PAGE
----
More of the same for today and tomorrow… Pattern change slowly starts to take place starting Monday with snow possible by the end of the week.
Inversions still in place for the next two days. We have three distinct systems to talk about, each one giving us a better chance for snow.
The first system is another backdoor slider, similar to the one we had on Thursday. On Monday, it will be dropping down the continental divide and bringing light snow and cold air to our east. For us, it’ll just bring some clouds, breezes and slightly cooler air. However, this will likely be enough to at least help the air quality.
The next system of note is the one that will be doing most of the damage to the ridge. This system is timing for Wednesday. As mentioned yesterday, and still the case today, it looks like the ridge will significantly weaken the system and push most of its energy north of the area. This is very common for the first storm breaking through a ridge. We might be able to get an inch or two out of it in the high elevations, but at this time it looks minimal.
Finally, the third system to affect the area will have a much better chance at actually bringing us snow. This system is timing for Friday/Friday night. While it’s still too early to know exactly how strong the system will be, it does appear that we’ll get at least some accumulating snow from it.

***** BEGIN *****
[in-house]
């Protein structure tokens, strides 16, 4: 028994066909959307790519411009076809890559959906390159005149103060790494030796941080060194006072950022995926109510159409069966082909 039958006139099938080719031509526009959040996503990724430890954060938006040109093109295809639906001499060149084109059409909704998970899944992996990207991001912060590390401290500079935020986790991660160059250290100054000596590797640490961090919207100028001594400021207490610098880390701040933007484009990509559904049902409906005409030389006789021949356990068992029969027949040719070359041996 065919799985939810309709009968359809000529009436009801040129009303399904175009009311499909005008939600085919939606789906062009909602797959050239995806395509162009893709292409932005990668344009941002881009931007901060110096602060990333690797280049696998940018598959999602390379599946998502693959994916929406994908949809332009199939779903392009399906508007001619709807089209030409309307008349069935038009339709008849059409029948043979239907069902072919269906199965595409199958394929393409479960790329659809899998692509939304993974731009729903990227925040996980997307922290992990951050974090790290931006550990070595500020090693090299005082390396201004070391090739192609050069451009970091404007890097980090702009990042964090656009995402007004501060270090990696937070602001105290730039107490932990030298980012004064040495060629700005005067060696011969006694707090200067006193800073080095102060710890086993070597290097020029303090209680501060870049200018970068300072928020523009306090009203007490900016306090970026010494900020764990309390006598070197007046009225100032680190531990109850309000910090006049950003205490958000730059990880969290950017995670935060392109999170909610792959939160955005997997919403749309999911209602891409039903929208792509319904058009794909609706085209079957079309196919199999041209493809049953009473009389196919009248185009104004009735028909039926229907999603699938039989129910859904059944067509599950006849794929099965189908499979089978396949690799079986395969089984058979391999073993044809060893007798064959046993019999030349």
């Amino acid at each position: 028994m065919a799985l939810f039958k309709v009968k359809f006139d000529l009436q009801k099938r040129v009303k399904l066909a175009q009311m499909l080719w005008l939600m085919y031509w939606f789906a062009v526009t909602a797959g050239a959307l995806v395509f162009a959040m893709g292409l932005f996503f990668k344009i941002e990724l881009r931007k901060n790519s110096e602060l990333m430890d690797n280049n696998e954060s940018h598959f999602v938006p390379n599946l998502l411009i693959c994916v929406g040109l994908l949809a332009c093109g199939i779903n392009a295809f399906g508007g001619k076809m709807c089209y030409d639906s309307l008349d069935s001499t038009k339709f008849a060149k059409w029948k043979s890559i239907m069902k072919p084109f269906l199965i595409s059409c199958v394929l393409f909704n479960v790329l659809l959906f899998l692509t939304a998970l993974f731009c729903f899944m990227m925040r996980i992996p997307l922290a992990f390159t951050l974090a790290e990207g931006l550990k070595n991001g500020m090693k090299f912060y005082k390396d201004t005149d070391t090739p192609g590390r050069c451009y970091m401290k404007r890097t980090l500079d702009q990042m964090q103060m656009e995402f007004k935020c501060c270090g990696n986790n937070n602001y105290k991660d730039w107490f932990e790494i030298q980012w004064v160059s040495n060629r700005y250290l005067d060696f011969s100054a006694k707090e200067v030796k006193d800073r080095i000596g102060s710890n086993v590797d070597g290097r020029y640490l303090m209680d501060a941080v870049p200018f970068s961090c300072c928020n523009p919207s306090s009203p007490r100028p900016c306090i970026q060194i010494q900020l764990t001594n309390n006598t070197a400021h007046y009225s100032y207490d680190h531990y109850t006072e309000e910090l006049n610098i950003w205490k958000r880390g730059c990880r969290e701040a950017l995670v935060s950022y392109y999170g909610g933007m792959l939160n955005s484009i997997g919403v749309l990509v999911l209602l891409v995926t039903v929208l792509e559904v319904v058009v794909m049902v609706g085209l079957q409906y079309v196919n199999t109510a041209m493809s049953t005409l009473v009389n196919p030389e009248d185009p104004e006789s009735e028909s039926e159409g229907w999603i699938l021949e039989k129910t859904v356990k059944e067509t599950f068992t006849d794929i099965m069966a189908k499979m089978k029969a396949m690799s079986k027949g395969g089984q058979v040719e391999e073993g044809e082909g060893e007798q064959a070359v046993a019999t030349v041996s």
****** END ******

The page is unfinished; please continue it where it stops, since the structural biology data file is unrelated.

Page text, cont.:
The other victory with all this is that we will finally be rid of the inversions later this week. As we head further toward Spring and the sun angles get higher, it becomes more difficult for inversions to form. Hopefully this is the last strong inversion event we’ll see this season.
There is absolutely no agreement in the long range so it’s pointless to discuss it. I will say this, however — it appears as if the MJO is strengthening and so is the Pacific jet. I’d be surprised if we saw anymore 10+-day periods of totally dry weather from here on out. We will of course still see periods of ridging, but the overall pattern should get more progressive with troughs moving in with greater ease.
The PNA teleconnection correlates very closely with ridging/troughing in the West. Here is a look at the past 15 days or so of the PNA (blue line) along with the forecast for the PNA (black dots):
Notice the beginning of the graph the PNA dipped negative for about 5 days. This correlates almost perfectly with the 5 days of storms we saw earlier this month. The positive portion from about January 13 on is our current dry spell. You can see that the PNA is now forecasted to drop negative by February 1. What we need is for this PNA pattern to stay negative which should mean consistent troughing over the west. This is just another way we can see that the large-scale pattern is changing. It also helps forecasters like myself put more confidence in a pattern change.
For Tahoe readers who have desperately been searching for good news — the latest model runs have looked much better for you with the third system mentioned above. This will move through Thursday/Thursday night in your area. Very good news which goes far beyond skiing as you hope to avoid a dangerous drought.